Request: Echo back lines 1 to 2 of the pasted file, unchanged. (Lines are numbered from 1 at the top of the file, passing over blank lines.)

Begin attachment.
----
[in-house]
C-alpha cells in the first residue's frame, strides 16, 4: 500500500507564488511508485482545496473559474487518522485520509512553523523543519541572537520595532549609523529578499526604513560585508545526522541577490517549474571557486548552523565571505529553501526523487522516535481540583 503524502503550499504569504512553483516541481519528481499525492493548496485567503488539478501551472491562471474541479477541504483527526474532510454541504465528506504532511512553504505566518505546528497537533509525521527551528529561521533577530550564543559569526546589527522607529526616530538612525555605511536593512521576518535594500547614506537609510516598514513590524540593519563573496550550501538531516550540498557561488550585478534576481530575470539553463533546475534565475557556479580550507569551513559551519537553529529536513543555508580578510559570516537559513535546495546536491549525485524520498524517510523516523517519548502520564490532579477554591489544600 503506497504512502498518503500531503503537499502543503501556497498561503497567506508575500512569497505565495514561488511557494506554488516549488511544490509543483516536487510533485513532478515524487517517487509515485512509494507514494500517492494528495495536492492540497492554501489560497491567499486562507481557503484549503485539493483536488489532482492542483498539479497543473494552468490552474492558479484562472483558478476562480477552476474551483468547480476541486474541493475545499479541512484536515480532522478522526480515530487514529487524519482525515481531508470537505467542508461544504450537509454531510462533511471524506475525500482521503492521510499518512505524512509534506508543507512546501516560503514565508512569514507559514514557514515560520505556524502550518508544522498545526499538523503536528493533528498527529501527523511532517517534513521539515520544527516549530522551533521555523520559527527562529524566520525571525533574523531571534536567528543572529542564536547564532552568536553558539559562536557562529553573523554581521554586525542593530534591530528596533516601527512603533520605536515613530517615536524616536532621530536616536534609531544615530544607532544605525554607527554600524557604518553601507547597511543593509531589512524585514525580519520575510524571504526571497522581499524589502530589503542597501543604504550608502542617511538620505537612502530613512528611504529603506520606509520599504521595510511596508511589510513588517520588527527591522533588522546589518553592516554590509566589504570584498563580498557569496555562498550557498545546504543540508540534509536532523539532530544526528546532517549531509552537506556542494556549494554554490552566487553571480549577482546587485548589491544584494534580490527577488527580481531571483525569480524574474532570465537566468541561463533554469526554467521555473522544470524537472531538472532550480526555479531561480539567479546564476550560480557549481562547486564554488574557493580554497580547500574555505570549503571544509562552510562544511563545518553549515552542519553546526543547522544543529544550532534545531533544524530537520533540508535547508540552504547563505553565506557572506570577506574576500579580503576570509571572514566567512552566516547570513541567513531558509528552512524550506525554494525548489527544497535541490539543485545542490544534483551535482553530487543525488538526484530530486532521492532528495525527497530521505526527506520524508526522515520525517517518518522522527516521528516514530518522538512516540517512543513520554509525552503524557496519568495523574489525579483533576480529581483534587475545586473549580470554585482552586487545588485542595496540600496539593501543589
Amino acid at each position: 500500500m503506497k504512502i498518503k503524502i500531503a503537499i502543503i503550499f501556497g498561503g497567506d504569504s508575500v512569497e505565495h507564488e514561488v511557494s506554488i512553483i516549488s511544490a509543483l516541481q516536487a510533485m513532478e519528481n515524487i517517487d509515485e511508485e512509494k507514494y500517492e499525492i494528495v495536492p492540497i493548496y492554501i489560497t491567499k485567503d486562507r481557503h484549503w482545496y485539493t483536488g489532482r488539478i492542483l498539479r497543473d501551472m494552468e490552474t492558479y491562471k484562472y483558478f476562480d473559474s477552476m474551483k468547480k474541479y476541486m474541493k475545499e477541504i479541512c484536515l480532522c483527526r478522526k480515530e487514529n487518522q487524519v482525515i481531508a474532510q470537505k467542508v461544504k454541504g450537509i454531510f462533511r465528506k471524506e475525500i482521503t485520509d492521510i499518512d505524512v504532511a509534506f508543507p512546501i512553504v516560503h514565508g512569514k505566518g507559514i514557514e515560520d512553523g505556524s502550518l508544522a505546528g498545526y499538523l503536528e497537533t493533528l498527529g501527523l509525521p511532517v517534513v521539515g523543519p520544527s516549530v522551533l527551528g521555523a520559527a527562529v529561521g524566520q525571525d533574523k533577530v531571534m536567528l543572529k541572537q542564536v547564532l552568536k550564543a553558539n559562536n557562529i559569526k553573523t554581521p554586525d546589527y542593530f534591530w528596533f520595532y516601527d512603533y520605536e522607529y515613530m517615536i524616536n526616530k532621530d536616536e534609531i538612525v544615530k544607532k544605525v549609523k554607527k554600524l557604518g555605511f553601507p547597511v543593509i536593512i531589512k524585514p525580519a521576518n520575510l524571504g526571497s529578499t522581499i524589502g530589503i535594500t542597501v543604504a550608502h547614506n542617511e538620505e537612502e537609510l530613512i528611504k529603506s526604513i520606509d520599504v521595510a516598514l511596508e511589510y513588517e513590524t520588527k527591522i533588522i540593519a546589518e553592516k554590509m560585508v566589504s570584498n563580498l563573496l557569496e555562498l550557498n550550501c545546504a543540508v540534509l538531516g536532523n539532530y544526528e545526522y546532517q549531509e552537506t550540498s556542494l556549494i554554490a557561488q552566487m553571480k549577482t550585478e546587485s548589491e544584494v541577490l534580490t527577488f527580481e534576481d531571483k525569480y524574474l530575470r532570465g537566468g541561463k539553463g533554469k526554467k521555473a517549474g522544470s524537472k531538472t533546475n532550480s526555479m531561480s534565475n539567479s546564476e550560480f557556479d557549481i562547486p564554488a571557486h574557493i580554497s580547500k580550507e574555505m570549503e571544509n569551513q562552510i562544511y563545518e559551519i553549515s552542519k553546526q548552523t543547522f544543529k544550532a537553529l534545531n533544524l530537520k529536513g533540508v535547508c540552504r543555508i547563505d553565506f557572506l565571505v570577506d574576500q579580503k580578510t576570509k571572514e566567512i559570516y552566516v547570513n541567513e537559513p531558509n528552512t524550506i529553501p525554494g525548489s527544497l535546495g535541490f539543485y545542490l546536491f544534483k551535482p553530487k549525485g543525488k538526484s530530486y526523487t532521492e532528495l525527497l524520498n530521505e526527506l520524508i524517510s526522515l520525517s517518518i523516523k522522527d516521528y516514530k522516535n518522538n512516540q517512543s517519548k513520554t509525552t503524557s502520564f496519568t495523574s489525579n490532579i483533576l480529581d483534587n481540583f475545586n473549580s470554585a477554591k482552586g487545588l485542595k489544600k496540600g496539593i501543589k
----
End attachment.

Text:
[in-house]
C-alpha cells in the first residue's frame, strides 16, 4: 500500500507564488511508485482545496473559474487518522485520509512553523523543519541572537520595532549609523529578499526604513560585508545526522541577490517549474571557486548552523565571505529553501526523487522516535481540583 503524502503550499504569504512553483516541481519528481499525492493548496485567503488539478501551472491562471474541479477541504483527526474532510454541504465528506504532511512553504505566518505546528497537533509525521527551528529561521533577530550564543559569526546589527522607529526616530538612525555605511536593512521576518535594500547614506537609510516598514513590524540593519563573496550550501538531516550540498557561488550585478534576481530575470539553463533546475534565475557556479580550507569551513559551519537553529529536513543555508580578510559570516537559513535546495546536491549525485524520498524517510523516523517519548502520564490532579477554591489544600 503506497504512502498518503500531503503537499502543503501556497498561503497567506508575500512569497505565495514561488511557494506554488516549488511544490509543483516536487510533485513532478515524487517517487509515485512509494507514494500517492494528495495536492492540497492554501489560497491567499486562507481557503484549503485539493483536488489532482492542483498539479497543473494552468490552474492558479484562472483558478476562480477552476474551483468547480476541486474541493475545499479541512484536515480532522478522526480515530487514529487524519482525515481531508470537505467542508461544504450537509454531510462533511471524506475525500482521503492521510499518512505524512509534506508543507512546501516560503514565508512569514507559514514557514515560520505556524502550518508544522498545526499538523503536528493533528498527529501527523511532517517534513521539515520544527516549530522551533521555523520559527527562529524566520525571525533574523531571534536567528543572529542564536547564532552568536553558539559562536557562529553573523554581521554586525542593530534591530528596533516601527512603533520605536515613530517615536524616536532621530536616536534609531544615530544607532544605525554607527554600524557604518553601507547597511543593509531589512524585514525580519520575510524571504526571497522581499524589502530589503542597501543604504550608502542617511538620505537612502530613512528611504529603506520606509520599504521595510511596508511589510513588517520588527527591522533588522546589518553592516554590509566589504570584498563580498557569496555562498550557498545546504543540508540534509536532523539532530544526528546532517549531509552537506556542494556549494554554490552566487553571480549577482546587485548589491544584494534580490527577488527580481531571483525569480524574474532570465537566468541561463533554469526554467521555473522544470524537472531538472532550480526555479531561480539567479546564476550560480557549481562547486564554488574557493580554497580547500574555505570549503571544509562552510562544511563545518553549515552542519553546526543547522544543529544550532534545531533544524530537520533540508535547508540552504547563505553565506557572506570577506574576500579580503576570509571572514566567512552566516547570513541567513531558509528552512524550506525554494525548489527544497535541490539543485545542490544534483551535482553530487543525488538526484530530486532521492532528495525527497530521505526527506520524508526522515520525517517518518522522527516521528516514530518522538512516540517512543513520554509525552503524557496519568495523574489525579483533576480529581483534587475545586473549580470554585482552586487545588485542595496540600496539593501543589